Who literally knows how to be polite in 2017? We’ve got screens glued to our faces on the constant and can pretty much forgo all human contact for days at a time thanks to apps for everything from ordering food to laundry service (and then, of course, an app to hire a professional cuddler when the loneliness creeps in). That’s the rub of modern convenience: it makes it even more challenging to know how to behave when you’re *actually* around other living people. Kelly Williams Brown, the bestselling author of Adulting: How to Become a Grown-up in 468 Easy(ish) Steps, knows that having good manners is harder than ever and she says the key is graciousness: “a quality that, at its heart, is the ability to be truly present to the humans around you, braced by a core of strength that is never corroded.” So, how exactly does one stay present and not let modern annoyances destroy us? Brown’s new modern manners handbook Gracious: A Practical Primer on Charm, Tact, and Unsinkable Strength (Rodale Books, $27) is here to help. Here are nine chic tips for mastering good manners and the art of graciousness right now.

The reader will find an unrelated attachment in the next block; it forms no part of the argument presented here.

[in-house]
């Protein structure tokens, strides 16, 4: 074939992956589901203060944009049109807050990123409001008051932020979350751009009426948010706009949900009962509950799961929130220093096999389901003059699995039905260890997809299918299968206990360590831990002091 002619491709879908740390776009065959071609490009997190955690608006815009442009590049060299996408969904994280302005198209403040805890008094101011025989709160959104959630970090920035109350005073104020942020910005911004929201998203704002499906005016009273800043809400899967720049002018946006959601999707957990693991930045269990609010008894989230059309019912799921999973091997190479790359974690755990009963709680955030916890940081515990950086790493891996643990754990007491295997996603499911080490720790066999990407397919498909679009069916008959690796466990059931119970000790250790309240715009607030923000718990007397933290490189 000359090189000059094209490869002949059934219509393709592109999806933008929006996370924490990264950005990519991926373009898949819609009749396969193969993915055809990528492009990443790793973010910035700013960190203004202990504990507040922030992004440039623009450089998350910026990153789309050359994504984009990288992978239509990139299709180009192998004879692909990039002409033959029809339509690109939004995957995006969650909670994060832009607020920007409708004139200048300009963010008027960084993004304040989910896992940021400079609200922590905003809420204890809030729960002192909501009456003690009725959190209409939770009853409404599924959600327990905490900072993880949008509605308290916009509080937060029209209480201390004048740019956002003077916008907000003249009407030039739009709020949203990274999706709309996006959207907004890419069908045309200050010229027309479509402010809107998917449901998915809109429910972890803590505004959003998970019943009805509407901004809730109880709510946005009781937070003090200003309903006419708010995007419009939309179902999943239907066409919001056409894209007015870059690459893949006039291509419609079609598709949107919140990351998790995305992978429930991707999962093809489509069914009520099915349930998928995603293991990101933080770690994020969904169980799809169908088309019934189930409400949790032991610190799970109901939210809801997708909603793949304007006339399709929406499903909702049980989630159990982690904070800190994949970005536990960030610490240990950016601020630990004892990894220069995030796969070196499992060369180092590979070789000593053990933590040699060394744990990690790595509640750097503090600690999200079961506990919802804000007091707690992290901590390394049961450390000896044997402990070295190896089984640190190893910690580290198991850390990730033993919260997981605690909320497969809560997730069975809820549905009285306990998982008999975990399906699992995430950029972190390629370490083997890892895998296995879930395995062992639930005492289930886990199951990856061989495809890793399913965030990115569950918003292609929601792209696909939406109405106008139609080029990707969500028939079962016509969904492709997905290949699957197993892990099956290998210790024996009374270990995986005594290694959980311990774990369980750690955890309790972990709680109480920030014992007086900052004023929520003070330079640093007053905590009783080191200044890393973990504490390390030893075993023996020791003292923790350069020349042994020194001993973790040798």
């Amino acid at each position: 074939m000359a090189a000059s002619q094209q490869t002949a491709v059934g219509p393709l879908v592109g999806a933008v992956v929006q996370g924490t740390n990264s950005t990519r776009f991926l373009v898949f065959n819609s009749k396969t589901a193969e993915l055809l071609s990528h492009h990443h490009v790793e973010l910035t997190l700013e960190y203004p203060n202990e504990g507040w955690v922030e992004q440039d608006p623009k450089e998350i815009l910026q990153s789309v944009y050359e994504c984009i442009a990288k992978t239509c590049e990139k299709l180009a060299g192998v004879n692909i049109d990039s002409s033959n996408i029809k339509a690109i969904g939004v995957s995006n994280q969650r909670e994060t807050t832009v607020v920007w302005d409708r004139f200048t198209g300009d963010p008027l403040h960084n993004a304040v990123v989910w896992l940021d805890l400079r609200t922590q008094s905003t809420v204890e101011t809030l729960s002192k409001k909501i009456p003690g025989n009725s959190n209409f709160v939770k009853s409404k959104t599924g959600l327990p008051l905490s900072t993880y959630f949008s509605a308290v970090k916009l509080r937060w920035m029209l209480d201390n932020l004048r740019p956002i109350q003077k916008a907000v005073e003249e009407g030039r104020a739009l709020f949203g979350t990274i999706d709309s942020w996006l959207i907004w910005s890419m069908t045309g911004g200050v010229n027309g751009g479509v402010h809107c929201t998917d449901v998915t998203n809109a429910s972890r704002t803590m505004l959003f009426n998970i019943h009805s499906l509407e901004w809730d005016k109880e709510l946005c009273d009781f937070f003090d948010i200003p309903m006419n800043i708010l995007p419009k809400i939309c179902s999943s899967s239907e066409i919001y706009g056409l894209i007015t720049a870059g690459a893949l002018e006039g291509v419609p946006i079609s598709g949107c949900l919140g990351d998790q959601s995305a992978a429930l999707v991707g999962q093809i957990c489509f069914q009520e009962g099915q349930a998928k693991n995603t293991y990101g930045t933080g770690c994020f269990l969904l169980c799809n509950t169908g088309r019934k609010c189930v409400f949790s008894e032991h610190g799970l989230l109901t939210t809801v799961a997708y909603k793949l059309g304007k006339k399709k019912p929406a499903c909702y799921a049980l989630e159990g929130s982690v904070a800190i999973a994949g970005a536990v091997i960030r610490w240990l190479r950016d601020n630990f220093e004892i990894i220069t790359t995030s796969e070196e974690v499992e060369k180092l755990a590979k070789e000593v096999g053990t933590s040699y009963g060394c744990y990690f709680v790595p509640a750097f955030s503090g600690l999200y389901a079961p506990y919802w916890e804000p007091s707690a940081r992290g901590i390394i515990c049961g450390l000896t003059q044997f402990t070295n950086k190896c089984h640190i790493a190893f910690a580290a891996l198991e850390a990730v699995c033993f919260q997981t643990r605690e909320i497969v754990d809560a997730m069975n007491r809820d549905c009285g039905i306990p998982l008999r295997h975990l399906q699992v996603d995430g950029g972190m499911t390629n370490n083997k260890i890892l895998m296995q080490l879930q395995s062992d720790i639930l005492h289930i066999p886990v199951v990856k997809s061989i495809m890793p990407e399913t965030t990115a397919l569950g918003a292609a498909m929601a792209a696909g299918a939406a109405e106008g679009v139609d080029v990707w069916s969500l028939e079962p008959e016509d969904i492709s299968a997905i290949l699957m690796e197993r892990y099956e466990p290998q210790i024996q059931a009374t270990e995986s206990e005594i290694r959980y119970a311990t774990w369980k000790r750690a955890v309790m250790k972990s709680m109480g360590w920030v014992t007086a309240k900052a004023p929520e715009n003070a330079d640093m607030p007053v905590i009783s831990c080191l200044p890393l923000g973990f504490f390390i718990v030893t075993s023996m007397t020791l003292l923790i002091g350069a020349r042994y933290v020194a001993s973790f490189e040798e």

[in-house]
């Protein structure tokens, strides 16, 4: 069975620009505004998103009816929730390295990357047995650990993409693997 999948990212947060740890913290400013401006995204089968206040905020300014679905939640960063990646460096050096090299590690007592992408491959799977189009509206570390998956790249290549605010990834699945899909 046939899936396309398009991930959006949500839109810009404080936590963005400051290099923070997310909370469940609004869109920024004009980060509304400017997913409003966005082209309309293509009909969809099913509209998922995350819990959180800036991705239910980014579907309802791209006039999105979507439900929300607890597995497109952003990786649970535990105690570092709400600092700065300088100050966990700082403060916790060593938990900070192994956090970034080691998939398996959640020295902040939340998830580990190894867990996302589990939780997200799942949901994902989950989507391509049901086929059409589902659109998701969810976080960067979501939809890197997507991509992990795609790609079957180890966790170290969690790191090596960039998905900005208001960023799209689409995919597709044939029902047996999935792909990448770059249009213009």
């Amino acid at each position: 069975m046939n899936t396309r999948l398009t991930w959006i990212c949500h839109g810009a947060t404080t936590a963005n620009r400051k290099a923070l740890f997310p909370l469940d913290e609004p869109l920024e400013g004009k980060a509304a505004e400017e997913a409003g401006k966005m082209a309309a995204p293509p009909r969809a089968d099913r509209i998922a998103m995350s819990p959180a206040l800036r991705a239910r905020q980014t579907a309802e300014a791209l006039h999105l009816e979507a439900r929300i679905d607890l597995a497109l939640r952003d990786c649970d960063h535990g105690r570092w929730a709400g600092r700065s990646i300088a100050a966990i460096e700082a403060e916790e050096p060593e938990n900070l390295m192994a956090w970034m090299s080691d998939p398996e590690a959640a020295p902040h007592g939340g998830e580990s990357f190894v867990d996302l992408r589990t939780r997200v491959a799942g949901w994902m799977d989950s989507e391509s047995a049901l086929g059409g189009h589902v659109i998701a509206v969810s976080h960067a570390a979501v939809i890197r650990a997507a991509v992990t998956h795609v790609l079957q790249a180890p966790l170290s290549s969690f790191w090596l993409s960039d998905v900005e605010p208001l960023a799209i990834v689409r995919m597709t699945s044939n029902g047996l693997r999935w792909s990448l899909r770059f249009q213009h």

Seriously. Brown says that above all else, you have to practice kindness and she deploys one of Kurt Vonnegut’s best quotes to make that point: “There’s only one rule that I know of, babies—God damn it, you’ve got to be kind.”
Remember this: every other human is also a person
It sounds so basic but Brown insists it takes diligence to remember that every other human is just as human as you are. “It is all too easy to get trapped in our own heads, treating our own mental and emotional sludge as though it is a real thing in the world, a filter through which we judge or ignore everything around us,” Brown writes. “Meanwhile, everyone around us is doing the same damn thing!” Once you get it through your overstuffed skull that we are all humans going through the same sh-t, doing our best and thinking we are the centre of the universe, kindness and empathy gets a whole lot easier.
Always think in terms of “us”